Zak’s home from his first day back at school and with him came the talk of this week’s homework assignment. He has just started his final year of Primary education and we are well underway with a routine of after-school homework by this stage in his school life. We know the drill; daily reading, weekly spellings / times tables and around three pieces of homework designed to support and underpin the learning that they have been doing in class.
Thinking back to my own education, I don’t recall being given any formal homework in Primary School. Reading, spellings and time tables were par for the course and I agree that these are an important fundamental to any child’s schooling. Formal, sit down homework? Not so much.
The reason that I don’t recall being given any formal homework is because we weren’t. If you suppose that I am within touching distance of my thirties, then you can probably work out that in 1998 when said formal homework was brought in by David Blunkett, I was just entering the senior school system. I consider myself to have had a very good education, for which I am most thankful. I worked hard (mostly) and achieved very good exam results. I’ve got a pretty decent job and have always made my own income. I’d consider myself to be a pretty educated person so a lack of formal homework in Primary school clearly didn’t do me any harm. Nor that of any of my friends or family members who also escaped it.
So what, I ask myself is the purpose of all this homework?
Watching the new reception class intake this week has been a visual reminder of just how young and tender a four, nearly five year old child is. Little more than a baby and in all honesty the same can be said right the way through the infant classes. 4, 5, 6, 7 even 8 and 9 is no age at all really is it? School can be a long day, it can include breakfast and after school clubs, it can be emotionally draining, sometimes exciting, sometimes stressful. Big emotions and situations to deal with at a very young age as well as important life lessons to be learned all independently of their parents or caregivers. So it’s no wonder that children are tired out when they break free of the school gates each day.
My son still wanted to have an afternoon nap when he started school. His day and many others started at 7:30 with breakfast club and went on until 17:30 in after school club. He would often fall asleep over his dinner, too tired to even remove his uniform or brush his teeth let alone have time to play, relax or unwind. Yet homework was expected to be slotted in somewhere. To what benefit?
I always think of children who go home to homes where they are maybe neglected or who perhaps are acting as a caregiver to a sick parent or sibling. I know this shouldn’t be happening but that doesn’t change the fact that it is. It is also a fact that some of those children will be too afraid to tell their teacher what their home lives are really like. What are they supposed to do? Where are they supposed to access a computer or the internet, which are frequent requirements of homework completion these days. Where do they find the time or peace to fill in their maths sheet? Who will help them when they haven’t the faintest idea how to answer a question? What if they can’t even find a pencil to use? For those kids, knowing that they have to hand in their homework the next day must be incredibly upsetting, embarrassing and stressful. If by some miracle they do manage do complete their homework, what benefit will they see from it?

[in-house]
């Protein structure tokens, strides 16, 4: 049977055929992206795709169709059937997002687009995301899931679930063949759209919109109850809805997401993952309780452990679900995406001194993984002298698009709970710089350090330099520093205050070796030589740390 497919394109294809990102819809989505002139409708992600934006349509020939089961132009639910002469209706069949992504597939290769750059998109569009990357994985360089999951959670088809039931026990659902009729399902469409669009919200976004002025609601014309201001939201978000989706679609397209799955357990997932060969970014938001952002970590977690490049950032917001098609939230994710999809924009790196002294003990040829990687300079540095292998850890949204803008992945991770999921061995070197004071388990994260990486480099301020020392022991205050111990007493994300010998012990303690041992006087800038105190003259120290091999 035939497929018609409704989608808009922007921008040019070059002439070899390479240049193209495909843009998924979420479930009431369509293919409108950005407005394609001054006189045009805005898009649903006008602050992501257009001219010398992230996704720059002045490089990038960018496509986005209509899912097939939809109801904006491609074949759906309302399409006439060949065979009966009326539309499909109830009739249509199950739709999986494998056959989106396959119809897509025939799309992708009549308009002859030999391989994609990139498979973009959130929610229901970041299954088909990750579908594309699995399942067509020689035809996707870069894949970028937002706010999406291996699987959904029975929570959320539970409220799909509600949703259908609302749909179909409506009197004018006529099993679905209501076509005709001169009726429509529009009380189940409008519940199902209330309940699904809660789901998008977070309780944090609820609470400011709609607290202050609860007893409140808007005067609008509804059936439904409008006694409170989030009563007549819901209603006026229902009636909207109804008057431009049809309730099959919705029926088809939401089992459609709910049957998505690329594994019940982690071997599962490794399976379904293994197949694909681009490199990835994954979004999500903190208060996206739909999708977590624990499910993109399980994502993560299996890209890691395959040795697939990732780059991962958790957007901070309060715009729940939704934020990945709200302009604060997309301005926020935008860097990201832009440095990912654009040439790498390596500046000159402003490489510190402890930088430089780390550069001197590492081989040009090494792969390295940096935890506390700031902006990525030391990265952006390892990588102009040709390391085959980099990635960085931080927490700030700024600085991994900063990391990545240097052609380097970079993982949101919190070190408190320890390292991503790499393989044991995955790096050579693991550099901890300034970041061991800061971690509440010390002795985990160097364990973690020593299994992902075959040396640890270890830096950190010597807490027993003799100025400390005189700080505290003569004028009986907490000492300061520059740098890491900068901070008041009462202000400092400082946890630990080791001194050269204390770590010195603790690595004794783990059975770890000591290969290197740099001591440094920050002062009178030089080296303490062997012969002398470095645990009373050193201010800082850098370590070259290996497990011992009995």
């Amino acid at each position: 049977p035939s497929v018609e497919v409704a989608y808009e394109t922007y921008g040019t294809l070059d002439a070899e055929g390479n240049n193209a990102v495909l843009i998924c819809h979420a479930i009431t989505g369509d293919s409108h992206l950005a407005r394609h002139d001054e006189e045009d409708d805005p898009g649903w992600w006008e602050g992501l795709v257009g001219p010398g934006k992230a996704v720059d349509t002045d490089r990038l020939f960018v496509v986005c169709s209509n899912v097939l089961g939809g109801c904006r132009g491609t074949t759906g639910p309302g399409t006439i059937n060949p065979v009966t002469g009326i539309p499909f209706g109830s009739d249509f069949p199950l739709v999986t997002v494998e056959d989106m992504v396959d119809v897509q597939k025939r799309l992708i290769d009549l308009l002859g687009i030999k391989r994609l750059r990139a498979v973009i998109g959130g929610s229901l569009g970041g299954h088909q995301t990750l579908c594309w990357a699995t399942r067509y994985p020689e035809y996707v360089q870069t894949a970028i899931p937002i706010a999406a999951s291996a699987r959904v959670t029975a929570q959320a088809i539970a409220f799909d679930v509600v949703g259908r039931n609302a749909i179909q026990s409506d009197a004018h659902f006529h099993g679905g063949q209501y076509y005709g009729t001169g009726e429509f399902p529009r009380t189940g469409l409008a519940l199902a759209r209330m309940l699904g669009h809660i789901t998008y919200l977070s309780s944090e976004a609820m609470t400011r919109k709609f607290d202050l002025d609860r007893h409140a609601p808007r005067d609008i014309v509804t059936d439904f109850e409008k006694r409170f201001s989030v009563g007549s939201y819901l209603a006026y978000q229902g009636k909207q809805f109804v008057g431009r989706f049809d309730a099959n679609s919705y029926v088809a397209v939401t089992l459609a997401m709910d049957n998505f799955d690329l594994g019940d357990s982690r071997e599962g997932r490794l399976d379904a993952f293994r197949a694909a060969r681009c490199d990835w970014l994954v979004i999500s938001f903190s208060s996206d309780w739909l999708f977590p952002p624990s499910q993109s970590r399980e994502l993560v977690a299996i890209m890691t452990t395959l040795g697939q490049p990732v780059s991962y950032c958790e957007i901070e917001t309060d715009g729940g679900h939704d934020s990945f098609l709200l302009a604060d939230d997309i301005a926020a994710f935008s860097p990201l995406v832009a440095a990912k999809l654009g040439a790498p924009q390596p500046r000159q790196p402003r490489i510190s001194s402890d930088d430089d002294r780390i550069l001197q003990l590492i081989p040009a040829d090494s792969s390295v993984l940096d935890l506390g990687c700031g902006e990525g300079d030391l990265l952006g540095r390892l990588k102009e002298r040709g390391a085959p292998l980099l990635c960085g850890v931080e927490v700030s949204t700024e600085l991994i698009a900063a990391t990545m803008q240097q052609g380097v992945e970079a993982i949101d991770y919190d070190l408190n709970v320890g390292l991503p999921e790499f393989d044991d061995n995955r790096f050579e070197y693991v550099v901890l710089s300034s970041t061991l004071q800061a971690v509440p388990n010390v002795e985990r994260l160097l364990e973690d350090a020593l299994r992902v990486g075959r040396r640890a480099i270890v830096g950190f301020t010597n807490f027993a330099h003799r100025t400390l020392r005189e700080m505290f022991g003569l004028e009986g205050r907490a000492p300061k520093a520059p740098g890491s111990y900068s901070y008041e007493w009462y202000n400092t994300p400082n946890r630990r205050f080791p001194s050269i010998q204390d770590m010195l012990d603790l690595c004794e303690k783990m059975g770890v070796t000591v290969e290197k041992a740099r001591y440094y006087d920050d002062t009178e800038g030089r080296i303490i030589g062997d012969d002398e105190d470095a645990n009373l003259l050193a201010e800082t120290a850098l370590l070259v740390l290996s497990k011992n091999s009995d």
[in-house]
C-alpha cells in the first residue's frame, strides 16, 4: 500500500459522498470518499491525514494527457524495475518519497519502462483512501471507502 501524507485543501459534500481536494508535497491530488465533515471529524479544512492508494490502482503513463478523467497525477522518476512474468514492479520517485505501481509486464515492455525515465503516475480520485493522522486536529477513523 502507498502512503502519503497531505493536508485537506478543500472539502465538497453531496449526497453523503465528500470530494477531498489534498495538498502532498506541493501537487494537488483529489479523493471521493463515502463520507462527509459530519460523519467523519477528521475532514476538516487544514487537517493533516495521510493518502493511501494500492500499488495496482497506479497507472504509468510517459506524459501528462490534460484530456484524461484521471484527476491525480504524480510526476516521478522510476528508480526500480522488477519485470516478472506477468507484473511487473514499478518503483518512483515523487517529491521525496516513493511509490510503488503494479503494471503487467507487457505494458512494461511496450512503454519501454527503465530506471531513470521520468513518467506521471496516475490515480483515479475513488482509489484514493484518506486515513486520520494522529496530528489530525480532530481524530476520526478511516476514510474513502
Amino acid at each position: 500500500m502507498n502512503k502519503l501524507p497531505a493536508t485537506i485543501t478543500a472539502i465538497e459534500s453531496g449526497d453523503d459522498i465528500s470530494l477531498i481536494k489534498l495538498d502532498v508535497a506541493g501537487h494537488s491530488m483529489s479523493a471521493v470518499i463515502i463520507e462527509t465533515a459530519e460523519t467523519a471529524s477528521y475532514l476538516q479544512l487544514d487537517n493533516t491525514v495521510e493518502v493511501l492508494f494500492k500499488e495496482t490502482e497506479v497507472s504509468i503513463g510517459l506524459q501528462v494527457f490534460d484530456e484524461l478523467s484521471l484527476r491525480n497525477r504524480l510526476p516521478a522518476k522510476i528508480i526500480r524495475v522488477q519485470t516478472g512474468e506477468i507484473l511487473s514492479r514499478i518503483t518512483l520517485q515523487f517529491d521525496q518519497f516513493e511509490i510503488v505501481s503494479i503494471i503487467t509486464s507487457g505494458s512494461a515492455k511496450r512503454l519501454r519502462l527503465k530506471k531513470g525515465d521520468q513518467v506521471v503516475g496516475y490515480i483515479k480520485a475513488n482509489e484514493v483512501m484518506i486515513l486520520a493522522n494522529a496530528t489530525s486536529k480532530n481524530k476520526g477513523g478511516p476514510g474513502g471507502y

I understand that the principle of homework is to encourage families to support and underpin lessons learned in the classroom. I also guarantee that it does not do that. Anyone with a school aged child will know, if you ask your child what they did at school today, the answer will almost always be “dunno.” Homework is then almost always completed under duress or bribery and forgotten about two seconds after the pencil case is closed. It really isn’t consolidating anything apart from a foul mood. That’s the reality.
When you think that many countries don’t even start school until the age of six or seven years old and have far better academic results than Britain, it does beg the question what on earth the point is of all this homework. I feel really strongly that there is too much emphasis on formal, academic education at too young an age in this country and that children start school far too early. That’s a subject for another time but it really does annoy me that they are being forced to bring it home as well. I wish that we could let them just play, relax and unwind in those few hours before they start the bedtime routine (presuming they have one). After all, there’s time enough for forced, formal academic education once they go to high school.
Having said all of that, I will still be supporting Zak to do his homework as I have always done because the rules are that homework has to be done and I don’t agree with teaching kids to defy authority. I guess I just wish it was a bit different and needed to have a little rant tonight.
What do you all think? Do you think homework is an important part of education, maybe I’ve got it all wrong? Love to hear your thoughts as always.